## Introduction

An important part of computer programming is implementing mathematic operations. Maths can be used to implement many functions in an application; be it to include functionality that is obviously maths related, or to implement functions that may not immediately appear, to the user, as a maths problem; such as calculating the window size to maintain the correct aspect ratio, or to calculate the width of a field that is to be half the width of the window.

Maths is just maths, operations in programming languages work in the same way they would on a calculator, or if the operation was written on paper.

### List of operators

Below is a list of the most used maths operators in programming languages such as PHP & Java.

Arithmetic | |
---|---|

+ | Addition |

– | Subtraction |

* | Multiplication |

/ | Division |

% | Remainder |

++ | Increment |

— | Decrement |

( ) | Order of operation |

Relation | |

== | Equal to |

!= | Not equal to |

> | Greater than |

< | Less than |

>= | Greater than or equal to |

<= | Less than or equal to |

Conditions | |

& & | And (Both conditions must be true) |

|| | Or (Either condition must be true) |

## Examples

### Java

class MathsExample() { public MathsExample() { // Create a new object, no arguments or variables are required. } public float arithmeticExample(float firstNumber, float secondNumber) { float answer; answer = firstNumber * (secondNumber + secondNumber) / firstNumber; return answer; } public int relationExample(float firstNumber, float secondNumber) { if (firstNumber > secondNumber) { return 1; } else if (firstNumber == secondNumber) { return 0; } else { return -1; } } public boolean conditionExample(float firstNumber, float secondNumber) { if (firstNumber > secondNumber || secondNumber > firstNumber) { return true; } else { return false; } } }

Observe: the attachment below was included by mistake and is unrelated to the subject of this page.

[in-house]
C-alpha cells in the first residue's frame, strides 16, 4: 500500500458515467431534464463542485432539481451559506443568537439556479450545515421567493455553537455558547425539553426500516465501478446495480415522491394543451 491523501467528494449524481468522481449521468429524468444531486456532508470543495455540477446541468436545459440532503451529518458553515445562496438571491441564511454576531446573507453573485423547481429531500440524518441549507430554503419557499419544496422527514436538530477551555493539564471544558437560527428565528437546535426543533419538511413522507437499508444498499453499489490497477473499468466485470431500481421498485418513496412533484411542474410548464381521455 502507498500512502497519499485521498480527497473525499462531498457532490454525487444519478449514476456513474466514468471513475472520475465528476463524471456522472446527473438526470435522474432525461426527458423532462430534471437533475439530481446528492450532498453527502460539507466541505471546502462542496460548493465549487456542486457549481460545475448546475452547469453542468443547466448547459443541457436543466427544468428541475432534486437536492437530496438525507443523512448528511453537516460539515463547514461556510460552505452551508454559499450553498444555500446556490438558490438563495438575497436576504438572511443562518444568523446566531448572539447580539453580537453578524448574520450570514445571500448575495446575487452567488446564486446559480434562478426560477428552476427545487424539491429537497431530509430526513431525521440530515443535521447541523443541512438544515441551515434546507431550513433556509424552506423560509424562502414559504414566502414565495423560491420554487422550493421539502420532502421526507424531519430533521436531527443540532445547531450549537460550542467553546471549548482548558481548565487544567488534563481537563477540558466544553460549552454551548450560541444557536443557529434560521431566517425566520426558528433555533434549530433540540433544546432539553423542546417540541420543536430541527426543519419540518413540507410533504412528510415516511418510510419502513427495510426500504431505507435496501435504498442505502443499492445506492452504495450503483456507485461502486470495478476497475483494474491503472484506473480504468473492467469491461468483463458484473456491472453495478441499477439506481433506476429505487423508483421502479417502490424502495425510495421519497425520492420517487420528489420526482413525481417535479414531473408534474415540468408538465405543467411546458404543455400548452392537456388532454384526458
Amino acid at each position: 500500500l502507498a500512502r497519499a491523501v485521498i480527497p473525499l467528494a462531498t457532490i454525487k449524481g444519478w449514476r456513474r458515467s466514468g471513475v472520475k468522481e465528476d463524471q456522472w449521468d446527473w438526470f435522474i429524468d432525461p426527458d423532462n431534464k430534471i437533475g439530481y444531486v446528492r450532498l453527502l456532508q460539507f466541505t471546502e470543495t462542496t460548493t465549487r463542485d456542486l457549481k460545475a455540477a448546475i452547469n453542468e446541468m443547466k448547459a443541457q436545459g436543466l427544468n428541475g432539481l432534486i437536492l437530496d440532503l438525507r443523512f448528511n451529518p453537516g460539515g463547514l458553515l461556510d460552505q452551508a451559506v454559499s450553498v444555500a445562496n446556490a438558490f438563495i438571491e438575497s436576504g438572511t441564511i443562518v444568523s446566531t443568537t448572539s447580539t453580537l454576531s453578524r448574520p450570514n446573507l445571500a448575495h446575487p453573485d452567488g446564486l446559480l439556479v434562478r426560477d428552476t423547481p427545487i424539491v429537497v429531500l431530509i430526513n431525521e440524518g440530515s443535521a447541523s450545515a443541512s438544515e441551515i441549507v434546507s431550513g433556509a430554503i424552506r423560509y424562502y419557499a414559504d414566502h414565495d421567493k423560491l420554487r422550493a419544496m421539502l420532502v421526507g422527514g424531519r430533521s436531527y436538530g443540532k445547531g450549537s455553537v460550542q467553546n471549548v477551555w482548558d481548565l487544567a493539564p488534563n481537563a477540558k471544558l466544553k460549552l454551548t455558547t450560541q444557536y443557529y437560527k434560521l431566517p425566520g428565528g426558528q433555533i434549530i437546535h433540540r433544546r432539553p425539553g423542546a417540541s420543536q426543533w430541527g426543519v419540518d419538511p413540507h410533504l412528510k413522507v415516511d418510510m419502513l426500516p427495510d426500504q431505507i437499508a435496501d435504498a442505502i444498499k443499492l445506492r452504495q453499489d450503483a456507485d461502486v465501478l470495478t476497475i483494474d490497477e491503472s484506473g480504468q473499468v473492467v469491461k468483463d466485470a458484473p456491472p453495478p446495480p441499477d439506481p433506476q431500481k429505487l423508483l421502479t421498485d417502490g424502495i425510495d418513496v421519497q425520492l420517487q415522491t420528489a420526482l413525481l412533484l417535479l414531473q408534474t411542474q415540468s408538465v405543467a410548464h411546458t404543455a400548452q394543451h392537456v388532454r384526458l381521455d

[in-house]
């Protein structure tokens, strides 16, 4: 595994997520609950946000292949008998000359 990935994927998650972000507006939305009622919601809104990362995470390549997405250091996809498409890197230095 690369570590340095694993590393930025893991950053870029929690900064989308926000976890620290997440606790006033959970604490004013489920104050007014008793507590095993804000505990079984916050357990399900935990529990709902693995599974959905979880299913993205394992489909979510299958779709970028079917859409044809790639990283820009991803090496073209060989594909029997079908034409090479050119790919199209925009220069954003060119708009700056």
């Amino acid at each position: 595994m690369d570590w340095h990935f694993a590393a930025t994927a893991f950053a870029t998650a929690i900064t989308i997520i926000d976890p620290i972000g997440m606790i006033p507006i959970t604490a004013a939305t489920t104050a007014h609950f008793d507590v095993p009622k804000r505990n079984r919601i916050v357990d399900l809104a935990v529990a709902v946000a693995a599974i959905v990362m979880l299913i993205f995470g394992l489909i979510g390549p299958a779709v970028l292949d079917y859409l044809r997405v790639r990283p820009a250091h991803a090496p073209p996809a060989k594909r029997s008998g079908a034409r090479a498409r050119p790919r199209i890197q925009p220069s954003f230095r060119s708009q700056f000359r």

The above MathsExample class contains three functions that perform basic maths operations and return an answer depending on the result of the operations.

The first function arithmeticExample takes two float (decimal numbers) as arguments and return s a float using the following formulae:

(1)

Simplified to:

(2)

Or simplified further:

(3)

The second function provides an example of using relational operators. The function takes two numbers as arguments and returns ‘1’ if the firstNumber is greater than the secondNumber; ‘0’ if the firstNumber is equal to the secondNumber; or ‘-1’ otherwise (which will be if the firstNumber is less than the secondNumber.

The final function shows how conditions can be used to calculate the truth value of multiple operations in one go. If two relation operations are presented either side of ‘&&’, both operations must return true to continue; likewise if two operations are placed either side of ‘||’, either or both operations may return true to continue.

In this example the function takes two numbers as arguments and returns true if the firstNumber is greater than the secondNumber, or the secondNumber is greater than the firstNumber. You may be fooled into thinking that this operation will always return true as the firstNumber is always going to be greater than or less than the second number; in the case that both numbers are the same, this operation will of course return false. This could be simplified by using the following code instead:

if (firstNumber != secondNumber) { return true; } else { return false; }

This simplified version of the code returns true if the firstNumber is not equal to the secondNumber; otherwise it returns false.

## Conclusion

Hopefully from this article you will have gained or improved on your knowledge of the following areas:

- How arithmetic is dealt with in computer programming
- How relational operations are dealt with in computer programming
- How conditional operations are dealt with in computer programming